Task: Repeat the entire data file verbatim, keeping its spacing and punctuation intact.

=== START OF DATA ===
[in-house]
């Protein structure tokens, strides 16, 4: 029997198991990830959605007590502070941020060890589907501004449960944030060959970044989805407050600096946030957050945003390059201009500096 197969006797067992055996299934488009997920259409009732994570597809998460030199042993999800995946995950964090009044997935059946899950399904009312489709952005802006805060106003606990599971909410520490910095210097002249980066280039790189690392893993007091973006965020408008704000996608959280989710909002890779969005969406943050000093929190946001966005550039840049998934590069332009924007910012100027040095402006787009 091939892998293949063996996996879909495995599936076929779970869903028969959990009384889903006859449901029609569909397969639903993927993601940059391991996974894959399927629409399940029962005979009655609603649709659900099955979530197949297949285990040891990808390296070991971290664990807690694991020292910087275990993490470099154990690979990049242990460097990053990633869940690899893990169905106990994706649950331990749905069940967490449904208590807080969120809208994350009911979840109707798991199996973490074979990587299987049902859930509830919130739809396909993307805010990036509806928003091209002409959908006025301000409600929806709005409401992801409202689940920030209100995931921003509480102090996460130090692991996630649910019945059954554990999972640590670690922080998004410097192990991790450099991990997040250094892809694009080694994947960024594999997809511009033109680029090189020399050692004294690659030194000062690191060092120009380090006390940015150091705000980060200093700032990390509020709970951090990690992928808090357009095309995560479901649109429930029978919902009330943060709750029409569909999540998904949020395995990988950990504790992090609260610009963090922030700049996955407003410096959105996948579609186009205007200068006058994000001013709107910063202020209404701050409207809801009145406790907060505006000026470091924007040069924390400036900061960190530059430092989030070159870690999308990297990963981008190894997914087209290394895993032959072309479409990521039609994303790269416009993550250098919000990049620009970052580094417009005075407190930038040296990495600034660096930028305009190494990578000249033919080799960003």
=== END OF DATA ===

[in-house]
């Protein structure tokens, strides 16, 4: 029997198991990830959605007590502070941020060890589907501004449960944030060959970044989805407050600096946030957050945003390059201009500096 197969006797067992055996299934488009997920259409009732994570597809998460030199042993999800995946995950964090009044997935059946899950399904009312489709952005802006805060106003606990599971909410520490910095210097002249980066280039790189690392893993007091973006965020408008704000996608959280989710909002890779969005969406943050000093929190946001966005550039840049998934590069332009924007910012100027040095402006787009 091939892998293949063996996996879909495995599936076929779970869903028969959990009384889903006859449901029609569909397969639903993927993601940059391991996974894959399927629409399940029962005979009655609603649709659900099955979530197949297949285990040891990808390296070991971290664990807690694991020292910087275990993490470099154990690979990049242990460097990053990633869940690899893990169905106990994706649950331990749905069940967490449904208590807080969120809208994350009911979840109707798991199996973490074979990587299987049902859930509830919130739809396909993307805010990036509806928003091209002409959908006025301000409600929806709005409401992801409202689940920030209100995931921003509480102090996460130090692991996630649910019945059954554990999972640590670690922080998004410097192990991790450099991990997040250094892809694009080694994947960024594999997809511009033109680029090189020399050692004294690659030194000062690191060092120009380090006390940015150091705000980060200093700032990390509020709970951090990690992928808090357009095309995560479901649109429930029978919902009330943060709750029409569909999540998904949020395995990988950990504790992090609260610009963090922030700049996955407003410096959105996948579609186009205007200068006058994000001013709107910063202020209404701050409207809801009145406790907060505006000026470091924007040069924390400036900061960190530059430092989030070159870690999308990297990963981008190894997914087209290394895993032959072309479409990521039609994303790269416009993550250098919000990049620009970052580094417009005075407190930038040296990495600034660096930028305009190494990578000249033919080799960003």